Answering your security questions sounds easy, but often it can be like navigating the nine circles of hell. Dashlane’s Super Bowl commercial perfectly recreates the turmoil we all face.
Stuck in password pain
Passwords are there to make our accounts safe and secure but it’s happened to us all, you forget your password. What follows is endless interrogation to answer questions only you should know. Sounds easy right? Wrong. After entering in all those dog names that you thought was your first, you’re locked out.
That’s exactly what Dashlane has created in their chillingly accurate Super Bowl commercial.
The ‘Password Paradise’ commercial begins with a man on a boat captained by the grim reaper. Their destination is unknown until heaven appears in the distance. The good place is so very close…that is if the man can answer his security questions.
The grim reaper then frantically tries to help while scribbling on a small whiteboard security questions until the man runs out of attempts. Questions include the iconic ‘Name of first pet?’, ‘Name of kindergarten teacher?’ and ‘What did you want to be when you grew up?’. It’s a triggering watch and one I recommend doing in a well-lit room.
In a blog post by the Dashlane team, they said:
“A man finds himself traveling between the good place and the bad place. As he realizes he’s headed for the light—BAM!—password please. All of our compounded password pain crystallizes in the absurdly funny moment when our hero is quite literally locked out of heaven.”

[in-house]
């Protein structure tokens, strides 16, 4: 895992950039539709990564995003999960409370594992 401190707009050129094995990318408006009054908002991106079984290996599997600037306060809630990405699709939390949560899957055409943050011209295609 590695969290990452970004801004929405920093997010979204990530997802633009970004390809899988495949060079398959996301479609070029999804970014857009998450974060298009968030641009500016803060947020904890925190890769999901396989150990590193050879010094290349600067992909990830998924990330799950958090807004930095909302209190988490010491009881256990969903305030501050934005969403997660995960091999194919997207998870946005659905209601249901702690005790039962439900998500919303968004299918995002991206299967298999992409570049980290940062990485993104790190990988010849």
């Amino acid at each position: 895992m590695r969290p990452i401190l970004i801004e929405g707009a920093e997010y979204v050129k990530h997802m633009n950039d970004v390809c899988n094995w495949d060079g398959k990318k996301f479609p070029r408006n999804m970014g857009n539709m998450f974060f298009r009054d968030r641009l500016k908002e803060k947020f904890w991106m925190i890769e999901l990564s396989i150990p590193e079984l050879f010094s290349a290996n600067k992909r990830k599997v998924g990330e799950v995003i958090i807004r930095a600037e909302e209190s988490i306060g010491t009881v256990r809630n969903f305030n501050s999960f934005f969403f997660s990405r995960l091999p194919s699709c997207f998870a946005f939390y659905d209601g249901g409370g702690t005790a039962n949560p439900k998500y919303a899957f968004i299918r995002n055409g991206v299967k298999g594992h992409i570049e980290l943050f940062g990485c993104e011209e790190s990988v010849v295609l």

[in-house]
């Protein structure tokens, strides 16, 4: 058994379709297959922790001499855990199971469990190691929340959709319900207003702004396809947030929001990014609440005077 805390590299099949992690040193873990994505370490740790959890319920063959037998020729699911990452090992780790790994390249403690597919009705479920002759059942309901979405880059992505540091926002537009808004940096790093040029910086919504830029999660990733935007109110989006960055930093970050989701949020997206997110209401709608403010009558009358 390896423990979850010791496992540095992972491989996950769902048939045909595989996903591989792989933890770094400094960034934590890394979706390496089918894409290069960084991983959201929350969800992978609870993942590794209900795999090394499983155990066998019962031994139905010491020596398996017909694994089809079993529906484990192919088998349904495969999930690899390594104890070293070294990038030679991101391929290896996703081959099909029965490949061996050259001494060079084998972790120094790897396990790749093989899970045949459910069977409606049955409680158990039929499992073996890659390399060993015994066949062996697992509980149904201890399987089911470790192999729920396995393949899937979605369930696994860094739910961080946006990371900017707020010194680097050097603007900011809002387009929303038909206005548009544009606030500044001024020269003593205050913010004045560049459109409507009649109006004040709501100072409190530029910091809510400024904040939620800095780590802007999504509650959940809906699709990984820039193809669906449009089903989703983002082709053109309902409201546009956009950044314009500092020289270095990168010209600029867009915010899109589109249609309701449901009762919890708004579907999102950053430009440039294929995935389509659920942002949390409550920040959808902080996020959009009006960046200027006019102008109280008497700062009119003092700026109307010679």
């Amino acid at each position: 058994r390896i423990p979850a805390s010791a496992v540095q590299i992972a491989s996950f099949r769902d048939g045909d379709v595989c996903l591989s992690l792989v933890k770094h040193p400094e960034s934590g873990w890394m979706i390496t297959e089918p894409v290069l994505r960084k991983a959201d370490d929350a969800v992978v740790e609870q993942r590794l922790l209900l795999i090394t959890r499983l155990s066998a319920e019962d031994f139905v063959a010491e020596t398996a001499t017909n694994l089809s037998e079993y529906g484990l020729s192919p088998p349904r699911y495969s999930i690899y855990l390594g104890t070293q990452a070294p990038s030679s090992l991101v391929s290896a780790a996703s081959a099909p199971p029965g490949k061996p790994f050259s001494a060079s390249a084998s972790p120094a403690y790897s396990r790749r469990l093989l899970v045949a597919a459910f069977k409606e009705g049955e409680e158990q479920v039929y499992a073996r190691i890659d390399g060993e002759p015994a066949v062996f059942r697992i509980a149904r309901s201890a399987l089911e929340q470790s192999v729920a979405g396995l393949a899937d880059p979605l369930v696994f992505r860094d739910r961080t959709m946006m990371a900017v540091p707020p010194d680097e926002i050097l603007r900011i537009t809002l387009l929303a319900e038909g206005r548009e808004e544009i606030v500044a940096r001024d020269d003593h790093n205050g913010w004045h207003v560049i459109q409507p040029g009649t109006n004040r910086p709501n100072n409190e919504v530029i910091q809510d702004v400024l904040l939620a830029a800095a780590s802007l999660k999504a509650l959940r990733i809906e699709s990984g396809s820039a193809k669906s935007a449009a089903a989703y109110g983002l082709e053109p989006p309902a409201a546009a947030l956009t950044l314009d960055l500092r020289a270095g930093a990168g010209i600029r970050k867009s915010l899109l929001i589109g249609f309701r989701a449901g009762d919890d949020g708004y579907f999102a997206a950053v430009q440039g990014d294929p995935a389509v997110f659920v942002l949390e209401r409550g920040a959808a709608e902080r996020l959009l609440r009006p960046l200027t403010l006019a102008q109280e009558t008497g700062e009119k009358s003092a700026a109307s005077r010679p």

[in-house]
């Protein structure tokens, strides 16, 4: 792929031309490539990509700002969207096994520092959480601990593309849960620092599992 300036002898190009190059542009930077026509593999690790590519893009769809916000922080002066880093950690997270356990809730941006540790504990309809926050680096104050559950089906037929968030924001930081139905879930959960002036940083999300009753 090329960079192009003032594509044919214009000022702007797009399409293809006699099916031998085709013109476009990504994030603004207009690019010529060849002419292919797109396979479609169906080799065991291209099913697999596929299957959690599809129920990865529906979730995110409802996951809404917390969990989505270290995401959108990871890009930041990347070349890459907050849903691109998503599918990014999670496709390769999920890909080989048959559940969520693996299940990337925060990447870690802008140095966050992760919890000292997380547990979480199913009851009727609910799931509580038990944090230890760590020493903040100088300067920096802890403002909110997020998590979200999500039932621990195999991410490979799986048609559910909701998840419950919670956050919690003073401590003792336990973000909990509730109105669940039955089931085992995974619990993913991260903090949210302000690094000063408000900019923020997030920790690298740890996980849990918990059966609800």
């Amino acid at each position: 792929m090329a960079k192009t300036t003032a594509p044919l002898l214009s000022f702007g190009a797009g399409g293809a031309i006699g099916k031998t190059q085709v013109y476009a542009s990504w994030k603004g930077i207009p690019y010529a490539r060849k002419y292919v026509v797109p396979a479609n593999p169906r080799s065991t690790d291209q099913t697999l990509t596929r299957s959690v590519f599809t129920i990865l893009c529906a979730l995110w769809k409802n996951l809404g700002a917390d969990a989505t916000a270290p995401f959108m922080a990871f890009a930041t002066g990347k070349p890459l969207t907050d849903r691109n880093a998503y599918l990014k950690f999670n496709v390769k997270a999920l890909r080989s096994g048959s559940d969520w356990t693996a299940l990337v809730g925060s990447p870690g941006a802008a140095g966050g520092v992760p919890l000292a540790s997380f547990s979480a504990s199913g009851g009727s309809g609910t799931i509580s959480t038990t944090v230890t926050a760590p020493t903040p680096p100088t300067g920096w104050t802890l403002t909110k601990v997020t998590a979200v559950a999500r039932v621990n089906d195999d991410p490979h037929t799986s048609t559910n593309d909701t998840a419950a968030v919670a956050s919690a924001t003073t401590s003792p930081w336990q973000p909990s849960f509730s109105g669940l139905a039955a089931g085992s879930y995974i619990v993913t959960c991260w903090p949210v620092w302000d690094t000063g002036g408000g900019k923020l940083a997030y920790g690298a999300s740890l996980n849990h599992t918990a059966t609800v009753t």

Dashlane is one of many password-managers that have grown quite successfully in recent years. Basically it stores all of your data and auto-fills in your details when needed meaning no more post-it note searching or resetting again. Dashlane also claim to have patent-protected security measures in place and states that they encrypt your data which even they can’t read.
It’s becoming more and more apparent that data means money. We reported recently that Google charges governments to access your data but companies like Dashlane are not in it for the money. They aim to provide a service “so you can get right to what you want to do. No roadblocks. No stopping.”
With your data seemingly at risk, the password patterns become even more complicated. With some wanting only eight-characters and some twelve but with at least three numbers and special characters, even Alan Turing would have trouble.
The Super Bowl is known for advertisers to have fun with quick and creative ways to advertise their services. Dashlane certainly throws us into the pits of hell.